How has this happened? How have those who used to be seen as anathema to large parts of the working class now become to be seen as their saviour, as representing them? The historian Alessandro Portelli has recently looked at the phenomenon at a local level, through the words of the people of Terni, an ex-industrial town in central Italy, which was once a stronghold of the union movement and the Italian communist party. What emerges from the kaleidoscope of voices he has collected is a sense of loss and disenchantment, of confusion and deep changes to political identities, in a situation of rapid and bewildering social change, the break-up of the way class politics had been seen for decades, industrial decline, immigration, emigration, confusion, fear and anger. Portelli’s is a book which speaks to the issues to be found throughout this volume.i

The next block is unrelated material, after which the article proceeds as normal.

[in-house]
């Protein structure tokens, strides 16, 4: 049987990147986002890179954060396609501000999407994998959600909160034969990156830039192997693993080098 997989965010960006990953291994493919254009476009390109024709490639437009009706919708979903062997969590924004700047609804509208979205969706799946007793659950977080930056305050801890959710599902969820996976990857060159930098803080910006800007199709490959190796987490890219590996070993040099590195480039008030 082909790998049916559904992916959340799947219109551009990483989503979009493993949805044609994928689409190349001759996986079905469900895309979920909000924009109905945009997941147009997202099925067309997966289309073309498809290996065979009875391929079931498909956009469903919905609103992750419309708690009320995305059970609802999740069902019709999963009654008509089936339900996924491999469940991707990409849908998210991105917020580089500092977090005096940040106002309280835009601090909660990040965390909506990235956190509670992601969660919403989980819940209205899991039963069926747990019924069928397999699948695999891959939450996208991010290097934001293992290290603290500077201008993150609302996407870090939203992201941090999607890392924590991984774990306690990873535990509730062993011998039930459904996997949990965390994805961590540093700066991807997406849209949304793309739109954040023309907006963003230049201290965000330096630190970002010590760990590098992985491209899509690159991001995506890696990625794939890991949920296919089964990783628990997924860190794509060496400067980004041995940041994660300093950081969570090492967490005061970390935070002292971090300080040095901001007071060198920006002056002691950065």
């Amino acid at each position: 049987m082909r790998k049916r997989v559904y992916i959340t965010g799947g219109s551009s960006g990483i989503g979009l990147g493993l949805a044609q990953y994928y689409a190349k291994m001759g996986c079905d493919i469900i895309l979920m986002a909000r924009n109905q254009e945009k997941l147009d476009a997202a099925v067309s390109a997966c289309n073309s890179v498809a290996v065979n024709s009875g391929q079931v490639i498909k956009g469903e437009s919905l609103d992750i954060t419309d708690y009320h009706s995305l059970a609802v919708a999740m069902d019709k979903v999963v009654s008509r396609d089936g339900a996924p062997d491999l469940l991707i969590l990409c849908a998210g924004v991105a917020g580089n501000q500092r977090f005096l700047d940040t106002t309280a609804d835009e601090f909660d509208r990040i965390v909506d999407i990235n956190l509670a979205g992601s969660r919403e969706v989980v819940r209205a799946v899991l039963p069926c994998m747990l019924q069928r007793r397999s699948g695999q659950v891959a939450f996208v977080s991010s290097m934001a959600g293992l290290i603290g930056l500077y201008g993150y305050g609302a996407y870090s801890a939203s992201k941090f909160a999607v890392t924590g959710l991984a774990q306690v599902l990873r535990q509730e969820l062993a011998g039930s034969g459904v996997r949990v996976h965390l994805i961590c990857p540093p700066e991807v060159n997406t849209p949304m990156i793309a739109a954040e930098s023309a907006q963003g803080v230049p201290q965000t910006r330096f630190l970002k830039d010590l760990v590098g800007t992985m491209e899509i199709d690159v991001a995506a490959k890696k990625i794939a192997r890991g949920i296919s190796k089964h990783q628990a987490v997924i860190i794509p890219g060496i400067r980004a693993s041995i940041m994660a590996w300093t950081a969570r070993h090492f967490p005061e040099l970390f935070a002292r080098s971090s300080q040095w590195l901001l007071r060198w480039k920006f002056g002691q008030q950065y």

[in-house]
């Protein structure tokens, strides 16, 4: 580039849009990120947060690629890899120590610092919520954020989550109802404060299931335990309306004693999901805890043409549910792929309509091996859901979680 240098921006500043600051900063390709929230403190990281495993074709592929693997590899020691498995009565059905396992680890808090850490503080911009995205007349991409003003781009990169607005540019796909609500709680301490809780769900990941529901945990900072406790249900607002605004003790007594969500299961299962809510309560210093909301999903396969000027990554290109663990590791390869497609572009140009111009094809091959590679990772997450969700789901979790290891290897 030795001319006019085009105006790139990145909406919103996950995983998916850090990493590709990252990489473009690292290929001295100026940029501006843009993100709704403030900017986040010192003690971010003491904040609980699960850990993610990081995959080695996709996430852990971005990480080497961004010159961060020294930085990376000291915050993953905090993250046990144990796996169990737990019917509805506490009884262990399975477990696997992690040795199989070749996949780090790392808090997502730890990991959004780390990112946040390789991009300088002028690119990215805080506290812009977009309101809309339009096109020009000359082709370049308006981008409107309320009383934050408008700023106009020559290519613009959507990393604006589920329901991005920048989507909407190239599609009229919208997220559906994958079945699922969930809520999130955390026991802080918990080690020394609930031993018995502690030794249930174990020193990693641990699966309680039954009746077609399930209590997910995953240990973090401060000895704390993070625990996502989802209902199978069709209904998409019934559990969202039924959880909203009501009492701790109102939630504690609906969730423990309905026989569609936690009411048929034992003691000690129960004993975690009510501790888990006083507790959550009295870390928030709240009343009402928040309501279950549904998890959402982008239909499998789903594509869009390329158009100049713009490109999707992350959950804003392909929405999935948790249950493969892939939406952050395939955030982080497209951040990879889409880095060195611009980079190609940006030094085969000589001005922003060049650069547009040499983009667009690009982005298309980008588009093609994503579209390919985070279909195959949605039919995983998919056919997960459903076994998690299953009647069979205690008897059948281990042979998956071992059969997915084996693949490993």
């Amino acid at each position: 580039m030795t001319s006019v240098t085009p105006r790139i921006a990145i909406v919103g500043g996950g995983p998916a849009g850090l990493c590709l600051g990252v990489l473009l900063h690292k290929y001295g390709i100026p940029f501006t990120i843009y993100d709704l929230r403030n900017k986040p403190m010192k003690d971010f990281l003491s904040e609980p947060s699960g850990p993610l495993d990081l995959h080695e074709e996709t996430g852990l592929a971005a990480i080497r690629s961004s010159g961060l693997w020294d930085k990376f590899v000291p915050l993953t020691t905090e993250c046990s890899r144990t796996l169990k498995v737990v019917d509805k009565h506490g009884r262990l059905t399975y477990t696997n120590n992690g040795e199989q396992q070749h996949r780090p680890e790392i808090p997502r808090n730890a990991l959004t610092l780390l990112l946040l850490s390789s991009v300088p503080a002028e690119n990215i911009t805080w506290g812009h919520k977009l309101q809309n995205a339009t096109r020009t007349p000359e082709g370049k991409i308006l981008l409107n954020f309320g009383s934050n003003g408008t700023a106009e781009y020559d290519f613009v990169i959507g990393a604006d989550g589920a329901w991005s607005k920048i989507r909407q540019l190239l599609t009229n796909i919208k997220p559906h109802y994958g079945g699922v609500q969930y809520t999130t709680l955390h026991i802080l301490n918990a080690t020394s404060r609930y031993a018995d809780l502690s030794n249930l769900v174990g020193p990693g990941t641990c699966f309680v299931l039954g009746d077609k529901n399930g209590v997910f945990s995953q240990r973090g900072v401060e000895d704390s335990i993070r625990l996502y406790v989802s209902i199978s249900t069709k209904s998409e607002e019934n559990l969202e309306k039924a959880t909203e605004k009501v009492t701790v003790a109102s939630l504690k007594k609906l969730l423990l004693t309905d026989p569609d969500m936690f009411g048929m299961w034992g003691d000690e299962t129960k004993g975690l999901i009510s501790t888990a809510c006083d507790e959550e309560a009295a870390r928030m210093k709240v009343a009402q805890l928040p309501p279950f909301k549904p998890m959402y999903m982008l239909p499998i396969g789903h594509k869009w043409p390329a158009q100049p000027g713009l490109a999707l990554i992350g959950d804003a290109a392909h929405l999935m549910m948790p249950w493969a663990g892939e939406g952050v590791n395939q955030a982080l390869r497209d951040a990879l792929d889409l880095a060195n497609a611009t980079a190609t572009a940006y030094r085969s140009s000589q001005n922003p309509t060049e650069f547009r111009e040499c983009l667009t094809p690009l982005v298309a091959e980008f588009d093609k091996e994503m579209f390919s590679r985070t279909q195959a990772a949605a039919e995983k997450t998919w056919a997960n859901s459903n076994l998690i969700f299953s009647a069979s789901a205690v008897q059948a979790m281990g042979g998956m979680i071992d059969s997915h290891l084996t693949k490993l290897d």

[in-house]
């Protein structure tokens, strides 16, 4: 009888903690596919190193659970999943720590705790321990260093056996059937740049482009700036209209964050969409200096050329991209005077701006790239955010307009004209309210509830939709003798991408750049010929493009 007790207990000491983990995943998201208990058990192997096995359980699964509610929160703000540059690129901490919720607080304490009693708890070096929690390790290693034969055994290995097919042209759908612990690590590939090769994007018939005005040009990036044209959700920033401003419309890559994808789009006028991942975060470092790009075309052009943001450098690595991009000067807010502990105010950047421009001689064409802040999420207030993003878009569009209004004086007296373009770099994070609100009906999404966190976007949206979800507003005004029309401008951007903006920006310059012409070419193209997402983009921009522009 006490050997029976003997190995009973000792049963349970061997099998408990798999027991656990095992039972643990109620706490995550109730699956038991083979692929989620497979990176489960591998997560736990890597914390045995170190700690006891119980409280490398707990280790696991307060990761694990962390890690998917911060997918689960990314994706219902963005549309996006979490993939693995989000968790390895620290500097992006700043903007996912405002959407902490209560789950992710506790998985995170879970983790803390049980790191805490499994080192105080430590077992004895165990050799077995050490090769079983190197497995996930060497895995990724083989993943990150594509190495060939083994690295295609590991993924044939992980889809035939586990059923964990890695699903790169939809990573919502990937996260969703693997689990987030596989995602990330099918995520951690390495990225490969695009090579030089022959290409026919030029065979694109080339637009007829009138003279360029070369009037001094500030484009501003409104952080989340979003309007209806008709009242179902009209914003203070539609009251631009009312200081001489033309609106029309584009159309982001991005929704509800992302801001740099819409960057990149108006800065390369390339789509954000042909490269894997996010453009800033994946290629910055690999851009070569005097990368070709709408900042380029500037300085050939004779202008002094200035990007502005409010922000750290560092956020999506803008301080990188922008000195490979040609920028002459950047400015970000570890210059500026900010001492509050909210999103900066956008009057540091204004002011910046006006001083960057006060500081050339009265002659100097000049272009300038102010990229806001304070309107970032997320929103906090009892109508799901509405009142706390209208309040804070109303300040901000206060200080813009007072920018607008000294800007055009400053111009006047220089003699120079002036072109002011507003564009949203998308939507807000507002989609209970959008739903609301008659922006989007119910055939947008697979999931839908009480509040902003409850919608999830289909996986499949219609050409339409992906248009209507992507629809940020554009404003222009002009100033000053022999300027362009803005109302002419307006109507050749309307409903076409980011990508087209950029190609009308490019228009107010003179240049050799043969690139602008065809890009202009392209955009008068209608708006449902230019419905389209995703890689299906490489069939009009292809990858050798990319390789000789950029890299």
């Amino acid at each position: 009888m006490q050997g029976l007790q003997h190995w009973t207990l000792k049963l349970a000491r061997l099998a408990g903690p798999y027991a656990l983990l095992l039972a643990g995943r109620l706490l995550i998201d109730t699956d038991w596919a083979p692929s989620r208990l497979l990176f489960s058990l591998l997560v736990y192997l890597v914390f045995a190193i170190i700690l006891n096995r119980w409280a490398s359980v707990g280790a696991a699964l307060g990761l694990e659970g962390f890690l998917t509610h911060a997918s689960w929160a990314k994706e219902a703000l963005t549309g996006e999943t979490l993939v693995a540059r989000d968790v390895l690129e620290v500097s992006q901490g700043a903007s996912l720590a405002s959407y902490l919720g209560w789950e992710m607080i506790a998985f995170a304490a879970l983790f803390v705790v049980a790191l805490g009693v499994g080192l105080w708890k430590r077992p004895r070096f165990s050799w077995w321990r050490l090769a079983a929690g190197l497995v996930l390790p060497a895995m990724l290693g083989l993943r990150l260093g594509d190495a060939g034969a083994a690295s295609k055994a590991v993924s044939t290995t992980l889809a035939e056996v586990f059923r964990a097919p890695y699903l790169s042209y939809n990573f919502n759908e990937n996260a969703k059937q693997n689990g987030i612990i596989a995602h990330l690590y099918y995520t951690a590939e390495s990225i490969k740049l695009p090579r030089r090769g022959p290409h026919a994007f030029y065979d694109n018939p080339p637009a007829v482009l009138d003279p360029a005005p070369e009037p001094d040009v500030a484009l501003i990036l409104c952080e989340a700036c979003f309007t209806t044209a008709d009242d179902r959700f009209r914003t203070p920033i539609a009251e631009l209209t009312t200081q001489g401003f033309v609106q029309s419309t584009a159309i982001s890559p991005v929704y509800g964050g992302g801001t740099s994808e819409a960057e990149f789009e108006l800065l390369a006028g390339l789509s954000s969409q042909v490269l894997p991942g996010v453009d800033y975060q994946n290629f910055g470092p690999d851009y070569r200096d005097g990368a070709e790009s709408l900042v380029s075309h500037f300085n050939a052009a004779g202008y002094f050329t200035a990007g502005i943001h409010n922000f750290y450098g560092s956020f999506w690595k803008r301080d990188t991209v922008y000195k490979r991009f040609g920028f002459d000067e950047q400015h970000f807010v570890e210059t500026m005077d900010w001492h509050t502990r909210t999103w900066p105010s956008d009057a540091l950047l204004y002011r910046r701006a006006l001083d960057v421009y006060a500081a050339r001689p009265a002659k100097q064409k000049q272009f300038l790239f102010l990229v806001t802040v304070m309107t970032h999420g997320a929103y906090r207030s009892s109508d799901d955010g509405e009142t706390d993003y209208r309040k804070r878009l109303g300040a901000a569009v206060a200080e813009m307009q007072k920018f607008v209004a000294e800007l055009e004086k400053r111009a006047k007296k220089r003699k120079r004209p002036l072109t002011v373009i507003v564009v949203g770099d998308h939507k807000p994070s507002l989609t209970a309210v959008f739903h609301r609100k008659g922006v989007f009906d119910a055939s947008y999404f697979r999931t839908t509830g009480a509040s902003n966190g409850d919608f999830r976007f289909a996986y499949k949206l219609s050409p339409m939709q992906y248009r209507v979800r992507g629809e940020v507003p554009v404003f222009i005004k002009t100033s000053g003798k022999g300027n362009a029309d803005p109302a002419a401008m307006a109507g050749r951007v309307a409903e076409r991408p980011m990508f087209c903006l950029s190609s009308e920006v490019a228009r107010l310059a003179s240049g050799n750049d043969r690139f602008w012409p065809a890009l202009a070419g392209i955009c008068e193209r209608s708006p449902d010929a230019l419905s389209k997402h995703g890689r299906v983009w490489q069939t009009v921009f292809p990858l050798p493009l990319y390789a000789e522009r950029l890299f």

These aspects of the ‘crisis’ of ‘the left’ seem deep-rooted and irreversible, perhaps almost fatal. Right-wing populists and others with a more hybrid identity have successfully mobilised ex-left constituencies in a struggle against ‘the establishment’, migrants and refugees, and ‘globalisation’ in the context of a seemingly endless economic crisis which has also contributed to their power and appeal, and to the anger of their new base. Moreover, the rise of social media and new forms of communication have created ways of seeing things which have not been understood by many of those on the contemporary left. There have been moments when it appeared that the left was able to create new support alliances or mobilise older groups of supporters – the early phase of Corbyn’s Labour Party (2015-2017) or, for example, the role of the greens in Germany, or the SNP’s heady mix of nationalism, populism and old style socialism. But all of these experiences have proved short-lived, and have either been swept away, or seem in long-term decline.